Stand Still, Let Go, and See
"We both saw it. A wonderful yam, a perfectly glorious fat, firm, root," says Gertrud Nelson in To Dance with God: Family Ritual and Community Celebration.
I've already been thinking about seeing this morning. (In relation to how to be a better writer.)
But Nelson admits that she almost misses the moment. Almost misses seeing. Her daughter, teenaged, gapes lovingly at a yam she has spontaneously brought back from the grocery store, because it's beautiful. Nelson reprimands though. The purchase is absurd, impractical, doesn't go with the planned meal.
Suddenly, happily, thankfully she is won over and can say, "We both saw it. A wonderful yam, a perfectly glorious fat, firm, root."
Nelson concludes, "The ordinary, not having been noticed by anyone else, becomes wonderful. For a moment, my practicality threatened to be the enemy of the numinous. It always is. The vision that we long for lies just on the other side of the practical." A few sentences later, she hints at the root of our stubborn practicality, "Have we packed our lives with such a frantic pace in search of elusive happiness that God cannot get a word in edgewise?"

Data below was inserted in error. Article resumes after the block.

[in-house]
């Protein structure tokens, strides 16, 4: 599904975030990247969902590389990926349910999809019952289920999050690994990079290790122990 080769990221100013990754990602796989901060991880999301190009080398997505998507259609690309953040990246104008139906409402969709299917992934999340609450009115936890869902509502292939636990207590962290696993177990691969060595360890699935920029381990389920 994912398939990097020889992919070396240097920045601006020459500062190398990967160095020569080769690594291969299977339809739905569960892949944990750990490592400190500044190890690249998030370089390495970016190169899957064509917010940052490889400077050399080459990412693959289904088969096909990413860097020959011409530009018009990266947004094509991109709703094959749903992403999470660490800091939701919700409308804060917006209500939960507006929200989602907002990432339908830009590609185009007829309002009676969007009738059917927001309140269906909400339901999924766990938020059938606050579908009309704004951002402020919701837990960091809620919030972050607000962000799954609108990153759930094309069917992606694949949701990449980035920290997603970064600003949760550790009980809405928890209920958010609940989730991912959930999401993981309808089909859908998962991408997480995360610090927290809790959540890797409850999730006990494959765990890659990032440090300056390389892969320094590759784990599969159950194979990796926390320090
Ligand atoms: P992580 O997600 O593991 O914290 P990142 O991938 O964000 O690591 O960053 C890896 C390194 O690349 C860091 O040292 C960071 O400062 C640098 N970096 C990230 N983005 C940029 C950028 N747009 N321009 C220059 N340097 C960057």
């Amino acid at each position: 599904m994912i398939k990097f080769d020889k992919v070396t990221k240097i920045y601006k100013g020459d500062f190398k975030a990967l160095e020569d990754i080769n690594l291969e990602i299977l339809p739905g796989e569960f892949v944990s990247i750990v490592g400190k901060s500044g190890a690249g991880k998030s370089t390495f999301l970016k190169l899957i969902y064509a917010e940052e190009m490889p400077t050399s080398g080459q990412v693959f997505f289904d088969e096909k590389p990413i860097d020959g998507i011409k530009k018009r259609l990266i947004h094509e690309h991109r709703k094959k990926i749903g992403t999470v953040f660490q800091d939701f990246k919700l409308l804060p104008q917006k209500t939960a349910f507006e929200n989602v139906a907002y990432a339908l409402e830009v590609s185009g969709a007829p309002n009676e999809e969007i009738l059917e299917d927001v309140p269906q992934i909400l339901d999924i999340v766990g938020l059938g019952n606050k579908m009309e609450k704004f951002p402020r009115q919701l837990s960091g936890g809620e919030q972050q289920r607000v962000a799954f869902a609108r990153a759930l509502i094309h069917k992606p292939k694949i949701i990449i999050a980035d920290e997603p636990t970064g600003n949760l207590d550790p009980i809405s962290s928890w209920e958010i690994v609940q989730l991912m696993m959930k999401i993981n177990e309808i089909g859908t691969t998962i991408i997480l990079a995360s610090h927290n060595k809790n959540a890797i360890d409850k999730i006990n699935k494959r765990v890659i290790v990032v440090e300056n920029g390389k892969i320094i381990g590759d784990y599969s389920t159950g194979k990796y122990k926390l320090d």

In the hours that follow, I still myself. Let these words instruct. I open my eyes to the azure blue of my daughter's shirt against her marvelous smooth tan skin. I note the tilt of her lips. And how she has chosen a silver heart necklace today. It shines like her eyes. I lean into her, smell her brown hair, kiss her round cheeks. I feel her warmth and embrace the ordinary moment. I pray that I will remember. God in the quiet moments I can choose to stand still for, let go in, see.
Blue Wildflower in the Woods photo, by L.L. Barkat